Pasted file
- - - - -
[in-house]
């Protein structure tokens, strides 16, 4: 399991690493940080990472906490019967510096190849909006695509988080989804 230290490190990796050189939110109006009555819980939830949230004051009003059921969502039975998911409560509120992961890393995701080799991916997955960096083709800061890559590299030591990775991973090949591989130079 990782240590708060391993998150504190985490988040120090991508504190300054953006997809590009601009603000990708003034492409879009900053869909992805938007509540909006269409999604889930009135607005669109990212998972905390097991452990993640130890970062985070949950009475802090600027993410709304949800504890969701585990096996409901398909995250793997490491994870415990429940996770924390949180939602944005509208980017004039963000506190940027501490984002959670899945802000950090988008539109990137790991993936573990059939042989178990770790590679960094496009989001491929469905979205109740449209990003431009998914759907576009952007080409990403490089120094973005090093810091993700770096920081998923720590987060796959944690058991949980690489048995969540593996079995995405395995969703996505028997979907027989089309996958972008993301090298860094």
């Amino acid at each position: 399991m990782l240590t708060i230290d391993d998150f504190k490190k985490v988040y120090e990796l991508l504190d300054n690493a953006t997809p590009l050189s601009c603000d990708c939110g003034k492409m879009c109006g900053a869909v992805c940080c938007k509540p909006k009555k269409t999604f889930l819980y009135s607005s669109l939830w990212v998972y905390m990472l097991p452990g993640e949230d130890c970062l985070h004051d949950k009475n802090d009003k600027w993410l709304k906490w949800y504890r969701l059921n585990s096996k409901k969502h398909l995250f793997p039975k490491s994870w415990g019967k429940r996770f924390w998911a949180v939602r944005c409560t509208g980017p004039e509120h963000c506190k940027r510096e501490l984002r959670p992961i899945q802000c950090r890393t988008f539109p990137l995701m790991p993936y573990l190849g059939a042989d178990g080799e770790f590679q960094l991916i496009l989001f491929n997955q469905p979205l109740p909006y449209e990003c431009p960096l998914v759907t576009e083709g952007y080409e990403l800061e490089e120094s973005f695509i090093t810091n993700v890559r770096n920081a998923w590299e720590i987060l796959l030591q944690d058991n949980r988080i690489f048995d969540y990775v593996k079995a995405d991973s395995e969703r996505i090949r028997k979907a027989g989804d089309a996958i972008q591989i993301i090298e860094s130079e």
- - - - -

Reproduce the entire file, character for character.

[in-house]
């Protein structure tokens, strides 16, 4: 399991690493940080990472906490019967510096190849909006695509988080989804 230290490190990796050189939110109006009555819980939830949230004051009003059921969502039975998911409560509120992961890393995701080799991916997955960096083709800061890559590299030591990775991973090949591989130079 990782240590708060391993998150504190985490988040120090991508504190300054953006997809590009601009603000990708003034492409879009900053869909992805938007509540909006269409999604889930009135607005669109990212998972905390097991452990993640130890970062985070949950009475802090600027993410709304949800504890969701585990096996409901398909995250793997490491994870415990429940996770924390949180939602944005509208980017004039963000506190940027501490984002959670899945802000950090988008539109990137790991993936573990059939042989178990770790590679960094496009989001491929469905979205109740449209990003431009998914759907576009952007080409990403490089120094973005090093810091993700770096920081998923720590987060796959944690058991949980690489048995969540593996079995995405395995969703996505028997979907027989089309996958972008993301090298860094």
């Amino acid at each position: 399991m990782l240590t708060i230290d391993d998150f504190k490190k985490v988040y120090e990796l991508l504190d300054n690493a953006t997809p590009l050189s601009c603000d990708c939110g003034k492409m879009c109006g900053a869909v992805c940080c938007k509540p909006k009555k269409t999604f889930l819980y009135s607005s669109l939830w990212v998972y905390m990472l097991p452990g993640e949230d130890c970062l985070h004051d949950k009475n802090d009003k600027w993410l709304k906490w949800y504890r969701l059921n585990s096996k409901k969502h398909l995250f793997p039975k490491s994870w415990g019967k429940r996770f924390w998911a949180v939602r944005c409560t509208g980017p004039e509120h963000c506190k940027r510096e501490l984002r959670p992961i899945q802000c950090r890393t988008f539109p990137l995701m790991p993936y573990l190849g059939a042989d178990g080799e770790f590679q960094l991916i496009l989001f491929n997955q469905p979205l109740p909006y449209e990003c431009p960096l998914v759907t576009e083709g952007y080409e990403l800061e490089e120094s973005f695509i090093t810091n993700v890559r770096n920081a998923w590299e720590i987060l796959l030591q944690d058991n949980r988080i690489f048995d969540y990775v593996k079995a995405d991973s395995e969703r996505i090949r028997k979907a027989g989804d089309a996958i972008q591989i993301i090298e860094s130079e």